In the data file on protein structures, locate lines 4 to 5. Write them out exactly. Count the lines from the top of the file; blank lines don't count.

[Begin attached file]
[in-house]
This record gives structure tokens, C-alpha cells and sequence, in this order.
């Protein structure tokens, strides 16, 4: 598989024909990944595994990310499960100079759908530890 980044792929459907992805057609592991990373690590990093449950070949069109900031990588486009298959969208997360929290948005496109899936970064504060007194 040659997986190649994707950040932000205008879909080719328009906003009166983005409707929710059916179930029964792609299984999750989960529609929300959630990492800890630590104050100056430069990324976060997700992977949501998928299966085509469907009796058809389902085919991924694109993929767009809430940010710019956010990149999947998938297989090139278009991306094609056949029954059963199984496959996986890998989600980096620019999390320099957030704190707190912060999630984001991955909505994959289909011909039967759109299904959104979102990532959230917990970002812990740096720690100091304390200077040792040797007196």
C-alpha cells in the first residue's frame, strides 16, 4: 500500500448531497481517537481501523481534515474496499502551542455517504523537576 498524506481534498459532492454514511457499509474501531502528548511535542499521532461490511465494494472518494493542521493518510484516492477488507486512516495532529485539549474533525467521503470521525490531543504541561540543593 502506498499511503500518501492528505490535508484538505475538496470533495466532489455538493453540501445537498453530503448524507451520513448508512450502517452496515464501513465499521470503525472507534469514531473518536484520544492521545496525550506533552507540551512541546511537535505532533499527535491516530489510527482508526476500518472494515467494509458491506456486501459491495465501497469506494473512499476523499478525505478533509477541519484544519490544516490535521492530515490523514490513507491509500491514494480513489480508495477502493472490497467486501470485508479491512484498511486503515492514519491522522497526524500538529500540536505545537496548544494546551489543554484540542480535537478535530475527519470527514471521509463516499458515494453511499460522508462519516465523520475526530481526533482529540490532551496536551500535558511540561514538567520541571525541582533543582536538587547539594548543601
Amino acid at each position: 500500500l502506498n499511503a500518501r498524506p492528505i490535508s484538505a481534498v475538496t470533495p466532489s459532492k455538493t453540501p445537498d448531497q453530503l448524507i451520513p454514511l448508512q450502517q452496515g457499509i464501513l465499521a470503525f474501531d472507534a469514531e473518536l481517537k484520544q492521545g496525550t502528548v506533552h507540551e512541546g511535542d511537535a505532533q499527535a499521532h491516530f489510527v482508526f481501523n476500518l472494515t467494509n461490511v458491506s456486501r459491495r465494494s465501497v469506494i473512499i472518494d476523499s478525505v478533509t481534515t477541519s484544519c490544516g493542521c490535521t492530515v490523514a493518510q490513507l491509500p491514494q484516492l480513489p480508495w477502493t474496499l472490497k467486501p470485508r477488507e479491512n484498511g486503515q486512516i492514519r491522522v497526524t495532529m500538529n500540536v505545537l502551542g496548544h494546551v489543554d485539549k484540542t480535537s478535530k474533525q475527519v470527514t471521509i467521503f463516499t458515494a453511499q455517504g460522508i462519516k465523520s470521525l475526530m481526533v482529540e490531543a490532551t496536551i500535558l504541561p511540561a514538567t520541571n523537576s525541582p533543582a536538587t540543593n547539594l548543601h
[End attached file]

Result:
C-alpha cells in the first residue's frame, strides 16, 4: 500500500448531497481517537481501523481534515474496499502551542455517504523537576 498524506481534498459532492454514511457499509474501531502528548511535542499521532461490511465494494472518494493542521493518510484516492477488507486512516495532529485539549474533525467521503470521525490531543504541561540543593 502506498499511503500518501492528505490535508484538505475538496470533495466532489455538493453540501445537498453530503448524507451520513448508512450502517452496515464501513465499521470503525472507534469514531473518536484520544492521545496525550506533552507540551512541546511537535505532533499527535491516530489510527482508526476500518472494515467494509458491506456486501459491495465501497469506494473512499476523499478525505478533509477541519484544519490544516490535521492530515490523514490513507491509500491514494480513489480508495477502493472490497467486501470485508479491512484498511486503515492514519491522522497526524500538529500540536505545537496548544494546551489543554484540542480535537478535530475527519470527514471521509463516499458515494453511499460522508462519516465523520475526530481526533482529540490532551496536551500535558511540561514538567520541571525541582533543582536538587547539594548543601
Amino acid at each position: 500500500l502506498n499511503a500518501r498524506p492528505i490535508s484538505a481534498v475538496t470533495p466532489s459532492k455538493t453540501p445537498d448531497q453530503l448524507i451520513p454514511l448508512q450502517q452496515g457499509i464501513l465499521a470503525f474501531d472507534a469514531e473518536l481517537k484520544q492521545g496525550t502528548v506533552h507540551e512541546g511535542d511537535a505532533q499527535a499521532h491516530f489510527v482508526f481501523n476500518l472494515t467494509n461490511v458491506s456486501r459491495r465494494s465501497v469506494i473512499i472518494d476523499s478525505v478533509t481534515t477541519s484544519c490544516g493542521c490535521t492530515v490523514a493518510q490513507l491509500p491514494q484516492l480513489p480508495w477502493t474496499l472490497k467486501p470485508r477488507e479491512n484498511g486503515q486512516i492514519r491522522v497526524t495532529m500538529n500540536v505545537l502551542g496548544h494546551v489543554d485539549k484540542t480535537s478535530k474533525q475527519v470527514t471521509i467521503f463516499t458515494a453511499q455517504g460522508i462519516k465523520s470521525l475526530m481526533v482529540e490531543a490532551t496536551i500535558l504541561p511540561a514538567t520541571n523537576s525541582p533543582a536538587t540543593n547539594l548543601h